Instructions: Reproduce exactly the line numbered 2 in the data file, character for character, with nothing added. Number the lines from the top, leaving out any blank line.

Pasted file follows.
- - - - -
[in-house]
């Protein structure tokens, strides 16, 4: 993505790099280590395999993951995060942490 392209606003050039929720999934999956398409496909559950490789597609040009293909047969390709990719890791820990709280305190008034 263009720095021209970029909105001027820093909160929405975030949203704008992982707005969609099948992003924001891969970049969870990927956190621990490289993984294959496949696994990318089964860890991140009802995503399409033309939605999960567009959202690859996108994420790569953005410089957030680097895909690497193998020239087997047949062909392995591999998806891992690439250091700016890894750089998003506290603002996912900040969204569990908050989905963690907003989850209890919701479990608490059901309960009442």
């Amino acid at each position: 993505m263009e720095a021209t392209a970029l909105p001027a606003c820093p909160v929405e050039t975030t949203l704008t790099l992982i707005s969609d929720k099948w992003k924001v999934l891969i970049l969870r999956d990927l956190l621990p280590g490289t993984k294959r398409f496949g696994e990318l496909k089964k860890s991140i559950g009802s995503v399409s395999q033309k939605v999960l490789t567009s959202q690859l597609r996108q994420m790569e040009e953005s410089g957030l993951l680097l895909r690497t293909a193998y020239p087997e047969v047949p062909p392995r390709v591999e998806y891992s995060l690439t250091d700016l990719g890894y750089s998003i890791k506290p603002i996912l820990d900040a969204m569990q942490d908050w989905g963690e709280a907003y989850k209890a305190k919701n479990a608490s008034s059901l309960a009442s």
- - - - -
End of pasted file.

């Protein structure tokens, strides 16, 4: 993505790099280590395999993951995060942490 392209606003050039929720999934999956398409496909559950490789597609040009293909047969390709990719890791820990709280305190008034 263009720095021209970029909105001027820093909160929405975030949203704008992982707005969609099948992003924001891969970049969870990927956190621990490289993984294959496949696994990318089964860890991140009802995503399409033309939605999960567009959202690859996108994420790569953005410089957030680097895909690497193998020239087997047949062909392995591999998806891992690439250091700016890894750089998003506290603002996912900040969204569990908050989905963690907003989850209890919701479990608490059901309960009442």